11. He would receive a higher anointing than that of others (ver. 7; Acts 4:27; Acts 10:38; Luke 4:18). 12. Associated with his coming would be fragrance, music, and joy (ver. 8, Revised Version). Surely the gladness and song that gather round this King surpass all other gladness and all other songs that earth has ever known. No widow's wail, no orphan's sigh, attend on the conquests of this King. He conquers but to save. And the joy! oh, how great! Joy among the saved (1 Peter 1:8). Joy among the saints (1 John 1:4). Joy among the angels (Luke 20:10). Joy in the heart of the Father and the Son (Luke 15:32). Joy for ever and ever (Isaiah 35:10). What a magnificent forecast, hundreds of years beforehand! Who dares to deny the supernatural with such a fact before him?

II. HERE IS THE KING'S BRIDE. (Ver. 9.) What can the psalmist mean by the bride of such a King, but the Church of his love (see Ephesians 5:23-32)? The following features, if worked out, would greatly exceed the space at our command.

1. She forsakes her Father's house, to be joined to this King, and leaves all her old associates behind her (ver. 10).

2. She is wedded to him (ver. 11, "He is thy Lord").

3. She is devoted to him (ver. 11).

4. She is decorated with finest gold (ver. 9), and is at the place of honour by his side.

5. Her attendants should come from the nations, with their offerings of devotion (ver. 12).

III. HERE IS THE KING'S OFFSPRING. (Ver. 16.) The sacrifice which the bride had made for the sake of the King shall be more than recompensed by her having children, who should gather round her, and who should become "princes in the earth" (1 Peter 2:9; Revelation 1:6; Revelation 5:10; Revelation 20:6).

IV. HERE IS FORETOLD THE KING'S UNIVERSAL AND ENDLESS PRAISE. (Ver. 17.) Though the verse seems to be addressed immediately to the bride, evidently the carrying forward of the name to generation after generation is an honour chiefly of the King, and results from the bridal union. And the praise which shall accrue will be from the peoples (Revised Version), from all the nations; and this praise will be for ever and ever (Psalm 72:17). "Christ's espousing unto himself a Church, and gathering more and more from age to age by his Word and Spirit unto it, his converting of souls, and bringing them into the fellowship of his family, and giving unto them princely minds and affections wherever they live, are large matters of growing and everlasting glory" (Dickson). Blessing, and honour, and glory, and power, be unto him that sitteth upon the throne, and to the Lamb for ever and ever." - C.

And in Thy majesty ride prosperously.

1. It is called "the word of truth."(1) As opposed to error and false doctrine, whereby Satan endeavours to blind and ruin souls.(2) As opposed to the dispensation of grace which the Church enjoyed under the Mosaic economy (John 1:17).(3) By way of eminency in regard it is the most excellent, sweet and desirable truth (Psalm 19:10).(4) In regard of its effects upon the hearts of those who believe it. The solid belief of the Gospel is not only accompanied with an inward change upon the understanding will and affections, but also with newness of life and conversation.

2. "The word of meekness."(1) In regard of Him whose word it is (Matthew 11:29; Zechariah 9:9).(2) From the manner in which it was delivered to us by Christ and His apostles.(3) In respect of its design and the end which through the Divine blessing it reaches among men.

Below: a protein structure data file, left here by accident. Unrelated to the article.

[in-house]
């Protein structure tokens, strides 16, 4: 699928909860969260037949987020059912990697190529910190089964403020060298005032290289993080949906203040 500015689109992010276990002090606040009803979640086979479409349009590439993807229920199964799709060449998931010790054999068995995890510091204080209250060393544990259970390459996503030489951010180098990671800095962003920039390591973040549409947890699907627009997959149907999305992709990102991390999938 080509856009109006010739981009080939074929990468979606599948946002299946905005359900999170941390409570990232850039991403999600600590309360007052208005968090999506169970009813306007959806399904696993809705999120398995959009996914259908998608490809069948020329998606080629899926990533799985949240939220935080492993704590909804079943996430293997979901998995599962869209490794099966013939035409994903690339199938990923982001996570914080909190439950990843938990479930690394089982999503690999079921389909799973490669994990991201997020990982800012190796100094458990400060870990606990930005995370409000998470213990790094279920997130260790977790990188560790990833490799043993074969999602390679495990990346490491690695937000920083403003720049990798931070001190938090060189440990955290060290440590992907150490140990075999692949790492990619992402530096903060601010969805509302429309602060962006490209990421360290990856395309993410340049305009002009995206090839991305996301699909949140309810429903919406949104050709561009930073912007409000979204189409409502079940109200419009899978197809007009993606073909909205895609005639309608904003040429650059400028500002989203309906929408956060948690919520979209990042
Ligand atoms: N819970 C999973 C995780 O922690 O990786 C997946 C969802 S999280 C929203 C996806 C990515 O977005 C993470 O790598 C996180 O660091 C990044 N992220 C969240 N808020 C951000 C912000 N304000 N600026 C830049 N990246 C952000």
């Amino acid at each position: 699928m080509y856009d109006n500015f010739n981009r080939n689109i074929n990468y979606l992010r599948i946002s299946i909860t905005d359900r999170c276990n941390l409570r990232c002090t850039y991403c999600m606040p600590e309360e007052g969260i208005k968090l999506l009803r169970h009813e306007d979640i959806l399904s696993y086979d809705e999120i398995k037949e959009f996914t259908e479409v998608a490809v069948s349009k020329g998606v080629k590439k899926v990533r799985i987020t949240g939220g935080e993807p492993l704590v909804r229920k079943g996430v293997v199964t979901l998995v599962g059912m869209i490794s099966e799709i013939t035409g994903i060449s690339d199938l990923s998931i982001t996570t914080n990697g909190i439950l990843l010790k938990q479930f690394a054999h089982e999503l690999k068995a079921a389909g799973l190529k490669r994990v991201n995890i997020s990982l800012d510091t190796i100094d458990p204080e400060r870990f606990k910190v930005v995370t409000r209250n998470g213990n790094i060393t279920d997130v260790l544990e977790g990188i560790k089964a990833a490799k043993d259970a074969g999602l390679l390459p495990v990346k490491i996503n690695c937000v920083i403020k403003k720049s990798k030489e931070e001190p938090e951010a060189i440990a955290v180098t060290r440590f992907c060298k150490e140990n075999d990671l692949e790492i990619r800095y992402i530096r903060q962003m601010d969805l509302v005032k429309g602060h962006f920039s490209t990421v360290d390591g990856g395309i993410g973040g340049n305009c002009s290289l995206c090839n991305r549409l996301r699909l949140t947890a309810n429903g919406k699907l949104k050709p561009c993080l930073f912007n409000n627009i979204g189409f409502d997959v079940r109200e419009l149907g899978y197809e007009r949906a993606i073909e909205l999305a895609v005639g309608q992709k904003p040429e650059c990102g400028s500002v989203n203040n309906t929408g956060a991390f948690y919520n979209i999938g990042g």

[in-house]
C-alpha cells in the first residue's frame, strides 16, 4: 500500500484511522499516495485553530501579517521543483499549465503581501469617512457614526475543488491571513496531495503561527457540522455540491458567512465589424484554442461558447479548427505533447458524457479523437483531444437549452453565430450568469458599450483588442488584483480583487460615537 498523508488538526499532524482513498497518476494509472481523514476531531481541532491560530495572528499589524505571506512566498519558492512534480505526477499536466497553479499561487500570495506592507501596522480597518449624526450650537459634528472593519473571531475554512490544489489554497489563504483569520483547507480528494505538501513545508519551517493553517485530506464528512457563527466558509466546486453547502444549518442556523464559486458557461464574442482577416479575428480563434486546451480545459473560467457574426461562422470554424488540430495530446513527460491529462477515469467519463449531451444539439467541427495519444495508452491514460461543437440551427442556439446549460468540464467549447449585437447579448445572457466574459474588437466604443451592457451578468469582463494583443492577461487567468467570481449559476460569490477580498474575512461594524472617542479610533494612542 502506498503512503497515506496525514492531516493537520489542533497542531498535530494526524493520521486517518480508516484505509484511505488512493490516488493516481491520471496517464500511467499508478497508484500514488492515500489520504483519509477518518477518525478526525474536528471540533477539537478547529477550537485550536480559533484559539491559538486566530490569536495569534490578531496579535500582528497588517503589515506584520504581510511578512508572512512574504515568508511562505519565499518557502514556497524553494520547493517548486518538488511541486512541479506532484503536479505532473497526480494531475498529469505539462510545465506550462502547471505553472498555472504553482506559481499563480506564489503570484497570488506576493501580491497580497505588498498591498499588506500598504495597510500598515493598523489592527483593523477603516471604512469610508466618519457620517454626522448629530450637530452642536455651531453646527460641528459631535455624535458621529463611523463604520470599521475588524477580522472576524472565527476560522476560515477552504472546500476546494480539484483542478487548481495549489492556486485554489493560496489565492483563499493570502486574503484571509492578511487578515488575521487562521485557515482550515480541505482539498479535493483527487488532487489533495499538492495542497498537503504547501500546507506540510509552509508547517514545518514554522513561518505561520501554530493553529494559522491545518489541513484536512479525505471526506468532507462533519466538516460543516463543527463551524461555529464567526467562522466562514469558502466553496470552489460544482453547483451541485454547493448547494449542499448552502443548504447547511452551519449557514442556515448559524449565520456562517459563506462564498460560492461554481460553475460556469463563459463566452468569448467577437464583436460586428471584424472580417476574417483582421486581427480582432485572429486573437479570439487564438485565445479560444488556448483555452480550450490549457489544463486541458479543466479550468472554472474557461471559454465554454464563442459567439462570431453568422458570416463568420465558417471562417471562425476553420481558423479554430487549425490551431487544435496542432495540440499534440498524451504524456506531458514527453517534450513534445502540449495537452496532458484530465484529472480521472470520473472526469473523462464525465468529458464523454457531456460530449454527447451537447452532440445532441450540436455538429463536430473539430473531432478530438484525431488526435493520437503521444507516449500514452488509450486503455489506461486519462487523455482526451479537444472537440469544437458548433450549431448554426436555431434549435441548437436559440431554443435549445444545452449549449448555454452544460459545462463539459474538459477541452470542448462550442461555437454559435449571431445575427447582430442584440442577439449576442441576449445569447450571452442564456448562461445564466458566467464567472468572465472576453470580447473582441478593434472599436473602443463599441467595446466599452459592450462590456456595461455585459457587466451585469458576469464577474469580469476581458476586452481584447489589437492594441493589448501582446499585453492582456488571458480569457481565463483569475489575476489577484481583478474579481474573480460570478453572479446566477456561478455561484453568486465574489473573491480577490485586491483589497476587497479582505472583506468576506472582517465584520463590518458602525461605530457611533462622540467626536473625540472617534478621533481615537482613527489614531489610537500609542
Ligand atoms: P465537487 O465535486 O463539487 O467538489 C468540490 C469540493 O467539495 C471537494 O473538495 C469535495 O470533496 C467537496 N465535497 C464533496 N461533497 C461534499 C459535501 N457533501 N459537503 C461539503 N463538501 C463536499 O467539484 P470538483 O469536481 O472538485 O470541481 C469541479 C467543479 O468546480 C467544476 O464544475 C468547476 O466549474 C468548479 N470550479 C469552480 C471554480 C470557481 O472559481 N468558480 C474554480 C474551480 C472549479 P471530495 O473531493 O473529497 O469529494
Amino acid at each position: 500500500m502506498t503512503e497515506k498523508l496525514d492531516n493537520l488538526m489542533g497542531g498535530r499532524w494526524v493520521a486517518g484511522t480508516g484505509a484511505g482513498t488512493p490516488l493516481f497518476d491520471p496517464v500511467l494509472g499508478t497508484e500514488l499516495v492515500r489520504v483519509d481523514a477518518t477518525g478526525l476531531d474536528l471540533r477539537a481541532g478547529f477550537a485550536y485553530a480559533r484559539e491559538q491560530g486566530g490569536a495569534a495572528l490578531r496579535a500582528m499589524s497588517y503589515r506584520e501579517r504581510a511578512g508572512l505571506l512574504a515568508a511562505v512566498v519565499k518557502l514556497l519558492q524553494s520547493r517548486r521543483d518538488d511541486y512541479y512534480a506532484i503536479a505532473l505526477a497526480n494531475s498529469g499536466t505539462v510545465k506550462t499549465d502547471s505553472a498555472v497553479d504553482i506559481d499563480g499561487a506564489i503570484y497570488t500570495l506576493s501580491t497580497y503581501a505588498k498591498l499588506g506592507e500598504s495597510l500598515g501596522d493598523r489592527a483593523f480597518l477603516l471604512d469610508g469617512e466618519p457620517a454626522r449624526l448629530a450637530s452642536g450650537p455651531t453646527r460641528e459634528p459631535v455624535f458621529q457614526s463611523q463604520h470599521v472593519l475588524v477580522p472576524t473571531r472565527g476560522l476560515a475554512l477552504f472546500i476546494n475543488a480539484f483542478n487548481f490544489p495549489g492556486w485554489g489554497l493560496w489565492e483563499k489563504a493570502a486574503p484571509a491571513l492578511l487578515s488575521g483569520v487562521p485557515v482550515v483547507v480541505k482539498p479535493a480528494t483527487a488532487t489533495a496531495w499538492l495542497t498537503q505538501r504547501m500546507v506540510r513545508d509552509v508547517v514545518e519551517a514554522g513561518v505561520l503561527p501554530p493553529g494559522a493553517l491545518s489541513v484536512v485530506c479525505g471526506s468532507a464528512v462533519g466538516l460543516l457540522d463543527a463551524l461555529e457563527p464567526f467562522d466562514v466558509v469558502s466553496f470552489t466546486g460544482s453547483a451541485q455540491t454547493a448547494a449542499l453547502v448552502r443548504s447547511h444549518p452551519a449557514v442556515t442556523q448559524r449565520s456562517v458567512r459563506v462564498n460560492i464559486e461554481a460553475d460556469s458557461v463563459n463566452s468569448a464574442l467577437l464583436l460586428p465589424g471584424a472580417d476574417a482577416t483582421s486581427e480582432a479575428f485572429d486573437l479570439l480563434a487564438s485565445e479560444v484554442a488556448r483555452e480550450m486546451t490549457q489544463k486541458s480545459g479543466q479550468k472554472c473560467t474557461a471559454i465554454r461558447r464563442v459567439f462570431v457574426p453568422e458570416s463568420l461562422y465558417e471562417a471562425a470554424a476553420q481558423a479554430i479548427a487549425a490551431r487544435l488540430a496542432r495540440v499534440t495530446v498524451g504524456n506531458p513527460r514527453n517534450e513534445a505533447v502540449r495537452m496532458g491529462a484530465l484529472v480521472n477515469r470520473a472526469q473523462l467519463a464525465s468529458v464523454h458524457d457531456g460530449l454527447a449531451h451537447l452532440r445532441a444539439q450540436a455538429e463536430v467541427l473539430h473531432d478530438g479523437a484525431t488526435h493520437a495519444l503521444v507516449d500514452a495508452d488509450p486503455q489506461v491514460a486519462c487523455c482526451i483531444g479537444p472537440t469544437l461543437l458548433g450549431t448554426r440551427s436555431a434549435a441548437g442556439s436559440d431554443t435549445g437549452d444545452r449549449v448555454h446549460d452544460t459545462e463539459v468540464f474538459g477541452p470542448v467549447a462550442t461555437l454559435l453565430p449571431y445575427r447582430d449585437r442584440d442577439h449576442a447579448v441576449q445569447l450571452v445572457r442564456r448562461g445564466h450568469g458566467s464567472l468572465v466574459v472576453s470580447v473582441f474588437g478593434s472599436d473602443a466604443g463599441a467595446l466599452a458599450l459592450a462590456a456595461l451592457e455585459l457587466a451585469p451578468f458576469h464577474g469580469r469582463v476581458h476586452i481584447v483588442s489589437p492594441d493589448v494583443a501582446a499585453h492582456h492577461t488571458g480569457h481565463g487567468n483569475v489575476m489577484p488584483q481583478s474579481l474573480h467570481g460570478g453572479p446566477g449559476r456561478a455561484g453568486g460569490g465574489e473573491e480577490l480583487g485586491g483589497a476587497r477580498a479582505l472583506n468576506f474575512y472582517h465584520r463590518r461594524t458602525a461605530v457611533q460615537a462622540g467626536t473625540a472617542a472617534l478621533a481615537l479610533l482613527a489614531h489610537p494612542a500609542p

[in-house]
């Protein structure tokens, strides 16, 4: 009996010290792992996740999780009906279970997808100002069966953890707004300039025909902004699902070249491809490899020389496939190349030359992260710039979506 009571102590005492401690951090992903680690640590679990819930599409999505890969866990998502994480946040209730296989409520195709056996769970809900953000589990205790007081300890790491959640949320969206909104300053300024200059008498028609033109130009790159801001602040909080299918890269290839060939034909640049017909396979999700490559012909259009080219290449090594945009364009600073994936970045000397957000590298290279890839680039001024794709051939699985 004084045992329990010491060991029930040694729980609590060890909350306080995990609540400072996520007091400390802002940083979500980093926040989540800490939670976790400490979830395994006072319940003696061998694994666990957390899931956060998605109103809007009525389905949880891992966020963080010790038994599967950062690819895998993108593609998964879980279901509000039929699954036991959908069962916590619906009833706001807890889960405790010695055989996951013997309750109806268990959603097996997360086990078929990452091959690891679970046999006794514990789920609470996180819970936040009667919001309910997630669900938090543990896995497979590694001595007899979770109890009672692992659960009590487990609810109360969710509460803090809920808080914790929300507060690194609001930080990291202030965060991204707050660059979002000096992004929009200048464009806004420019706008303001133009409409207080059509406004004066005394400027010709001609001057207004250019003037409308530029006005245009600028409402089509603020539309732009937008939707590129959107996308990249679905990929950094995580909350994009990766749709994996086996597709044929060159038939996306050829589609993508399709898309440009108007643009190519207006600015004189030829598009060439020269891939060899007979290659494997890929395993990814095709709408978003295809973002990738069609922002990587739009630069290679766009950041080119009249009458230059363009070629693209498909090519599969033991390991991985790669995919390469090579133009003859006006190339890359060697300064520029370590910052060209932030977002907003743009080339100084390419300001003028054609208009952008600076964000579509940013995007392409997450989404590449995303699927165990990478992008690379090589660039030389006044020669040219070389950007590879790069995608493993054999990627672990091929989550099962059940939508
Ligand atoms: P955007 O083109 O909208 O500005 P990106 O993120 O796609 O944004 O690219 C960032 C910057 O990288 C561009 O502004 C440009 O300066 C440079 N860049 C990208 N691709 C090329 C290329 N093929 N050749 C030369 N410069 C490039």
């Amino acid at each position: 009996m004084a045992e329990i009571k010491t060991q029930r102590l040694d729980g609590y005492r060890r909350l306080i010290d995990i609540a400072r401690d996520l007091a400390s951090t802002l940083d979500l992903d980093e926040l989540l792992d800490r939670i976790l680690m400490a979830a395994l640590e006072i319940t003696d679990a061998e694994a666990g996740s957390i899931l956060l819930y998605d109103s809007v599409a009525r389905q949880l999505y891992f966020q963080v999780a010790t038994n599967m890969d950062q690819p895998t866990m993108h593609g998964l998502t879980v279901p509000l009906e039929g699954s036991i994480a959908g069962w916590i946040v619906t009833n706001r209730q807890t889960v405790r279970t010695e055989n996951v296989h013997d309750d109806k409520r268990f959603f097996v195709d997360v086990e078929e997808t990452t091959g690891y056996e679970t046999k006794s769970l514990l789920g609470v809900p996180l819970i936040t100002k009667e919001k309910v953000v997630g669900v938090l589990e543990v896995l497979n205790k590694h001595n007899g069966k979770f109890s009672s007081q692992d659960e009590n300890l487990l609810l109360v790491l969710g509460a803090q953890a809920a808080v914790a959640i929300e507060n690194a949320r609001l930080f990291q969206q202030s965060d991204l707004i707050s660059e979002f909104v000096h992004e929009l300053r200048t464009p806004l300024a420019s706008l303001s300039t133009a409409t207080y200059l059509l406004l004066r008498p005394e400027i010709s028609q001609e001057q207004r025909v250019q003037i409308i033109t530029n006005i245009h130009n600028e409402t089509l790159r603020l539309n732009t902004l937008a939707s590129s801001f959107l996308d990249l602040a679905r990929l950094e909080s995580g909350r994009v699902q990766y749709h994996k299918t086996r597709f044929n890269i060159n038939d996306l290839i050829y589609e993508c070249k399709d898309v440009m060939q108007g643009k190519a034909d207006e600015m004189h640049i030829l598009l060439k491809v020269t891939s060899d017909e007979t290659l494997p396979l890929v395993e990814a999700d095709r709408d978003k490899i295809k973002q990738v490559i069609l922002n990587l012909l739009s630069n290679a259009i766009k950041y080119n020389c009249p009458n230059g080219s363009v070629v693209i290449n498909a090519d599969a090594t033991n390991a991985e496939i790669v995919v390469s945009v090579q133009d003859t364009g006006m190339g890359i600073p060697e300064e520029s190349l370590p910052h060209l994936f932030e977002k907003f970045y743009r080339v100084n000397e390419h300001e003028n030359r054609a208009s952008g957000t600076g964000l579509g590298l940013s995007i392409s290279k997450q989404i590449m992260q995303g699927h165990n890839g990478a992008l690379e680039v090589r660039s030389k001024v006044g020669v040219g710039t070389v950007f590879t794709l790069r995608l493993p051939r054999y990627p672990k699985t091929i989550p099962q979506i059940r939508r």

3. "The word of righteousness."(1) On account of its purity and holiness.(2) Because it contains a revelation of the righteousness of God our Saviour, which is the alone ground of a sinner's access to, and acceptance in the sight of an holy and just God; yea, the leading design of the Gospel, in subordination to the glory of its Author, is to proclaim that righteousness to sinners; to set it before them as the sure foundation of all their hope and confidence (Isaiah 46:12, 13).(3) In respect of its effect. It is by looking into the glass of the Gospel by faith that the good work of likeness and conformity to Christ is begun in regeneration, and is carried on to perfection (2 Corinthians 3:18).


1. The unhinging and removing the whole fabric of ceremonial institutions.

2. Our Lord has made terrible work upon the kingdom and interests of Satan by means of the Gospel.

3. The preaching of the Gospel by our Lord and His apostles was followed with terrible consequences to His ancient people, to whom it was first published, because of their unbelief in rejecting the compassionate counsel of God against themselves.

4. Another of the terrible things our Lord Jesus has performed by means of the Gospel is the inroads He has made upon the kingdom and power of Antichrist.

5. Our Lord Jesus performs terrible things upon the hearts and consciences of obstinate sinners by means of a dispensation of the Gospel.


1. We may infer that the Gospel is a subject very glorious and excellent.

2. We may infer how much the Gospel ought to be esteemed by all who enjoy it in purity; and the great sin of despising and neglecting it.

3. We may see the great need all who enjoy a dispensation of the Gospel have to exercise a constant dependence upon the power and grace of Christ, in order to their profiting by it.

4. We may see from this subject that our Lord Jesus is not only succeeding in the management of the affairs of His kingdom of grace, but hastening to finish the mystery of God in the Church; He is riding in the Gospel-chariot with great celerity.

5. We may see with what holy diligence it concerns all the hearers of the Gospel, to improve their day of grace and merciful visitation.

6. We may see matter of trial and examination. Try what acquaintance you have with the designations given to the Gospel in the text, in your experience.